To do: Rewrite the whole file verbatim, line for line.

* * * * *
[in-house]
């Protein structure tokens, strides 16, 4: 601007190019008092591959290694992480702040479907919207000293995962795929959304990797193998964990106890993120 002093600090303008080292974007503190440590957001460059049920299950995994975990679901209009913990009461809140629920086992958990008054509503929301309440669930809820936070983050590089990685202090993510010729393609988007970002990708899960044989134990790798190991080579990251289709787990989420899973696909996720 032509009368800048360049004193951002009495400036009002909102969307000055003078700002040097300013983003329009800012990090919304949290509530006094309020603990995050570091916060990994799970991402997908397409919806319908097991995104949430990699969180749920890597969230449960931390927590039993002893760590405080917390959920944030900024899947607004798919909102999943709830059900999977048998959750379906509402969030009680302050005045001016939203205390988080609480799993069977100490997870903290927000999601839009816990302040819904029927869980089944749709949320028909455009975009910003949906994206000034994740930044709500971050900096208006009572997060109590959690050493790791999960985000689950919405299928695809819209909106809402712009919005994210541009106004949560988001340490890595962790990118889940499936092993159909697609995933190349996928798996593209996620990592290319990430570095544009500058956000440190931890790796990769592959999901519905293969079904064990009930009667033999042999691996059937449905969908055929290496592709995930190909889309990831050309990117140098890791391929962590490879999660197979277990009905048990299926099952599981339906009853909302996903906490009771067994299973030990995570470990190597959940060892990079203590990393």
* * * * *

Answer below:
[in-house]
């Protein structure tokens, strides 16, 4: 601007190019008092591959290694992480702040479907919207000293995962795929959304990797193998964990106890993120 002093600090303008080292974007503190440590957001460059049920299950995994975990679901209009913990009461809140629920086992958990008054509503929301309440669930809820936070983050590089990685202090993510010729393609988007970002990708899960044989134990790798190991080579990251289709787990989420899973696909996720 032509009368800048360049004193951002009495400036009002909102969307000055003078700002040097300013983003329009800012990090919304949290509530006094309020603990995050570091916060990994799970991402997908397409919806319908097991995104949430990699969180749920890597969230449960931390927590039993002893760590405080917390959920944030900024899947607004798919909102999943709830059900999977048998959750379906509402969030009680302050005045001016939203205390988080609480799993069977100490997870903290927000999601839009816990302040819904029927869980089944749709949320028909455009975009910003949906994206000034994740930044709500971050900096208006009572997060109590959690050493790791999960985000689950919405299928695809819209909106809402712009919005994210541009106004949560988001340490890595962790990118889940499936092993159909697609995933190349996928798996593209996620990592290319990430570095544009500058956000440190931890790796990769592959999901519905293969079904064990009930009667033999042999691996059937449905969908055929290496592709995930190909889309990831050309990117140098890791391929962590490879999660197979277990009905048990299926099952599981339906009853909302996903906490009771067994299973030990995570470990190597959940060892990079203590990393």